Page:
The question I have is regarding the Ignition Trigger Can. Thunderchild specifies that the voltage should vary between a few millivolts and +12VDC, but I measure it at a few millivolts and +3VDC. The fact that it's alternating and generating a spark makes me believe that that it is functioning properly but the low voltage throws me off. I was hoping one of you more experienced owners could shed some light. I appreciate the help in advance.

The trigger when  blocked with a strip of metal  is  outputting battery  negative
So the voltage is relative to what voltage you are testing it with
So if you are using 12 volts to test it
Put a piece of metal in the trigger and leave it there   
you should see approximately  12 volts between the center pin and the positive pin
If you are swiping the metal thru the trigger you will see a lower value because your volt meter cant respond quick enough 




Dyna's are good coils get a brown 1.5 Ohm it will work with all the BMW  ICU's  old and new

I have tried all 3 different coils from .7 to 3.0 you will not tell any difference
The .7 ohm will just cause more heat in your ignition system and could burn out the early ICU's
 
  

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Industrial mobile equipment Mechanic  for over 35years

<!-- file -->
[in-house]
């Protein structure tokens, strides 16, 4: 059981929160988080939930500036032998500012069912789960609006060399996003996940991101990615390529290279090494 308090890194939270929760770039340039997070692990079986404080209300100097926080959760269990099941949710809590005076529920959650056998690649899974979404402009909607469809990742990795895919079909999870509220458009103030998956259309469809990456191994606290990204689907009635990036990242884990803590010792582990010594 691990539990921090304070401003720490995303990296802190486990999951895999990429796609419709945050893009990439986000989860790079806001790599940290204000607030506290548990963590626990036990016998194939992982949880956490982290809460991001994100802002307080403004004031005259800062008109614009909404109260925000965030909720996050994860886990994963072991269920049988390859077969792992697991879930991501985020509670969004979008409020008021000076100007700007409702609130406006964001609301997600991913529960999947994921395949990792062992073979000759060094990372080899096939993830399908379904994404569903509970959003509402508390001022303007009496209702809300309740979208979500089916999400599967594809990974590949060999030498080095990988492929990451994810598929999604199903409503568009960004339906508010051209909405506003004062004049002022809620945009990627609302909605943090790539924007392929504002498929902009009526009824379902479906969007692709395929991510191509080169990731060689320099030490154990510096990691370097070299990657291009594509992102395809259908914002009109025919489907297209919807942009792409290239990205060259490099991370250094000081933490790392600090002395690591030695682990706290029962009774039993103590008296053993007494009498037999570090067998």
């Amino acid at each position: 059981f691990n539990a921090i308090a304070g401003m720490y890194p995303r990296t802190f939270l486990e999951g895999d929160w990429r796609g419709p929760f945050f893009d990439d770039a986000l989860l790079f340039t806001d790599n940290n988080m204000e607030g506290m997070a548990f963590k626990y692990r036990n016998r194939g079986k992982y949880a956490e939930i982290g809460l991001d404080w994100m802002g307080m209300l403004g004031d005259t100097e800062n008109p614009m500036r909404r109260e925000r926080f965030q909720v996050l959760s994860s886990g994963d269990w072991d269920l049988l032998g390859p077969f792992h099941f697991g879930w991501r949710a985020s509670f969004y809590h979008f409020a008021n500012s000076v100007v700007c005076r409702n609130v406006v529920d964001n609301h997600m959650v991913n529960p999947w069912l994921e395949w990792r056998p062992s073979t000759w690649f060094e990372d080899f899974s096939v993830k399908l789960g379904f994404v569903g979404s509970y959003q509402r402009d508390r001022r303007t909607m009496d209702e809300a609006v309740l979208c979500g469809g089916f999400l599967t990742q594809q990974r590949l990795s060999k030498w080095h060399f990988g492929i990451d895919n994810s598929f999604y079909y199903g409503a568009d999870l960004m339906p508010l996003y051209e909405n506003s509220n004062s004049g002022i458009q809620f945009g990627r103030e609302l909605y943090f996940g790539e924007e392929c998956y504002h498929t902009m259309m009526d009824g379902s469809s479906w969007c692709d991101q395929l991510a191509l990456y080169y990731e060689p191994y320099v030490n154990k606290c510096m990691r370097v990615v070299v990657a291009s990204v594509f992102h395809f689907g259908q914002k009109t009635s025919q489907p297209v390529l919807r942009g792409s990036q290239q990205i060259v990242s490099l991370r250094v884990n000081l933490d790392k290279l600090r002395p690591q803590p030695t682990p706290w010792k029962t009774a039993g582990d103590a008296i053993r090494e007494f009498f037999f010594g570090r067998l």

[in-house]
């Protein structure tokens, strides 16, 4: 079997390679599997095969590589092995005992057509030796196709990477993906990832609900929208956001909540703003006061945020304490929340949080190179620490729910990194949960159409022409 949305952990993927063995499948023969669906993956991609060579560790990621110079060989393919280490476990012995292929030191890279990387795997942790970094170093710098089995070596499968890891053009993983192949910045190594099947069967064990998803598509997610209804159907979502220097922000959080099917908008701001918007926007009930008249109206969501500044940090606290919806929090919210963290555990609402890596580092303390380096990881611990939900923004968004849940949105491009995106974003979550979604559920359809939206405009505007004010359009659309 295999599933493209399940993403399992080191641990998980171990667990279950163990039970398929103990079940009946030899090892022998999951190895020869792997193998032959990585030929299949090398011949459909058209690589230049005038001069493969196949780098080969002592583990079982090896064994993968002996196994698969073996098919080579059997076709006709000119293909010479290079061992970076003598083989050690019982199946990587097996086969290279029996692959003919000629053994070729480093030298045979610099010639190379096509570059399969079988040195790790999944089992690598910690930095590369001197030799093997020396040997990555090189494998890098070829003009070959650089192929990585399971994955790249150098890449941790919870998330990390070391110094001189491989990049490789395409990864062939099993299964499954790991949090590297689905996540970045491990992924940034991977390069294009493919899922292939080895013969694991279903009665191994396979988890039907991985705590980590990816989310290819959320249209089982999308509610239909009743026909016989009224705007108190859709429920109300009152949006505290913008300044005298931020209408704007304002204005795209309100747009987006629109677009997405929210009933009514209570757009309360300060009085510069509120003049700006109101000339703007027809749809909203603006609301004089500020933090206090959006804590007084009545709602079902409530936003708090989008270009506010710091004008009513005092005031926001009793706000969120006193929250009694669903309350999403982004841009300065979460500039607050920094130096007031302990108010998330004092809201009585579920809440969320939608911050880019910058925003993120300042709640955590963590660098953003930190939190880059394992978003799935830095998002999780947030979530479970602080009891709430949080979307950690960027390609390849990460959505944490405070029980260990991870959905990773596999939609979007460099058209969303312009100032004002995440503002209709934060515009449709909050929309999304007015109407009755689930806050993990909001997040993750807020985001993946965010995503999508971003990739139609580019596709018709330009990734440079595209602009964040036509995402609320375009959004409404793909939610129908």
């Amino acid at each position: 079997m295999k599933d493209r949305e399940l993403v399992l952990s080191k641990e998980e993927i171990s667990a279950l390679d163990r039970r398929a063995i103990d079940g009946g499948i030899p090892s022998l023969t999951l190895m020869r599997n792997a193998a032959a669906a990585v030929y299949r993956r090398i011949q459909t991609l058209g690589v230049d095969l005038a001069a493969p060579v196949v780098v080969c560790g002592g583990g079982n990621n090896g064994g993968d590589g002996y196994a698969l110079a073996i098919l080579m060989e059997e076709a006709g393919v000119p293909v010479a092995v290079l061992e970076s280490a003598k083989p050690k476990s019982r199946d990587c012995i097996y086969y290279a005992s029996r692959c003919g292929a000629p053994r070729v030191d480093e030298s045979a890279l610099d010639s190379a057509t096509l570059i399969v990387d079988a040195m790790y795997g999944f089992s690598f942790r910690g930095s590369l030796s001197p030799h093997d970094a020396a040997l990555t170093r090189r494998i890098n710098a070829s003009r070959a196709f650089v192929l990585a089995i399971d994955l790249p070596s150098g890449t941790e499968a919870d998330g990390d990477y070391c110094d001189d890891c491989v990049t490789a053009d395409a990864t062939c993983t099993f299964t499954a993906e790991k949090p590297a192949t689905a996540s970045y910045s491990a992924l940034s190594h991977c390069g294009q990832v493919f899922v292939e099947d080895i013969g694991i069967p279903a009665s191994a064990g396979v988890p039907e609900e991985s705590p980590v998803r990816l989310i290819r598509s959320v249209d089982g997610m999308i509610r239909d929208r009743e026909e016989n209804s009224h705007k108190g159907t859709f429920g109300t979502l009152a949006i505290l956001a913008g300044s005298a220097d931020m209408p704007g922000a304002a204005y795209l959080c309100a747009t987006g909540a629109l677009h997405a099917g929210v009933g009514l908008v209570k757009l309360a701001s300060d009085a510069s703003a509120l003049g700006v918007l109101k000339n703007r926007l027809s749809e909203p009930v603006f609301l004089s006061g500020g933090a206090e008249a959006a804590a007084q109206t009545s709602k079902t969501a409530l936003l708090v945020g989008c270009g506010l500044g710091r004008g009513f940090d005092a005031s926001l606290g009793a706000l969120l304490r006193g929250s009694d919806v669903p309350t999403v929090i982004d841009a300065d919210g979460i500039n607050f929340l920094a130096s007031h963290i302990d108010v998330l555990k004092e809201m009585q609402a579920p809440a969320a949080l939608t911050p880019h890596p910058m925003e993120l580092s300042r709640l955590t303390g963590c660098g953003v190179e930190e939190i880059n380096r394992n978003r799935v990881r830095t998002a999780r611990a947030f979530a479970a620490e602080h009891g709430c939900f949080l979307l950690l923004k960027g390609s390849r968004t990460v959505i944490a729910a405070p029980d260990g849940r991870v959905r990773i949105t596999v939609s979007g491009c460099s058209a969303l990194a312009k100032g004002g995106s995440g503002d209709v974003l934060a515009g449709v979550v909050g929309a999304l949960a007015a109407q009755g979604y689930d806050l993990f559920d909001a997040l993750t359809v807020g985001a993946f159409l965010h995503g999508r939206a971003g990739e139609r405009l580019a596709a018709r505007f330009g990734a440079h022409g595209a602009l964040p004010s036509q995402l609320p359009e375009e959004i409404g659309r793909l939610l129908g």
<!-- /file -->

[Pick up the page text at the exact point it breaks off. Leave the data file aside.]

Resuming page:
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flon3y
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Re: Ignition Trigger Can Testing, not +12V?
Reply #10 - 04/25/18 at 21:13:08
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Thank you all for the quick responses! The help is appreciated.

I pulled the spec from my Clymers manual that came with the bike.  Now that I re-read it the specs I listed are for 'single coils' which at the time I interpreted as 'one coil per bike' not 'one coil per cyl. Either way my coil is shot with 0 ohms on the secondary.

My current coil is all black with a metallic bracket if that counts as gray.
  
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Mrclubike
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Re: Ignition Trigger Can Testing, not +12V?
Reply #11 - 04/25/18 at 21:19:36
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The original coils were very prone to cracking
Sounds like that is what you have

This is how the Dyna mounts with the 90deg bracket
Make sure you do not short the terminals to ground or have them to close to the mounting bolts
  

_MAS0009_cr_002.jpg ( 301 KB | 16 Downloads )
_MAS0009_cr_002.jpg

Buzzing along on my tubeless 82 R65
Industrial mobile equipment Mechanic  for over 35years  
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georgesgiralt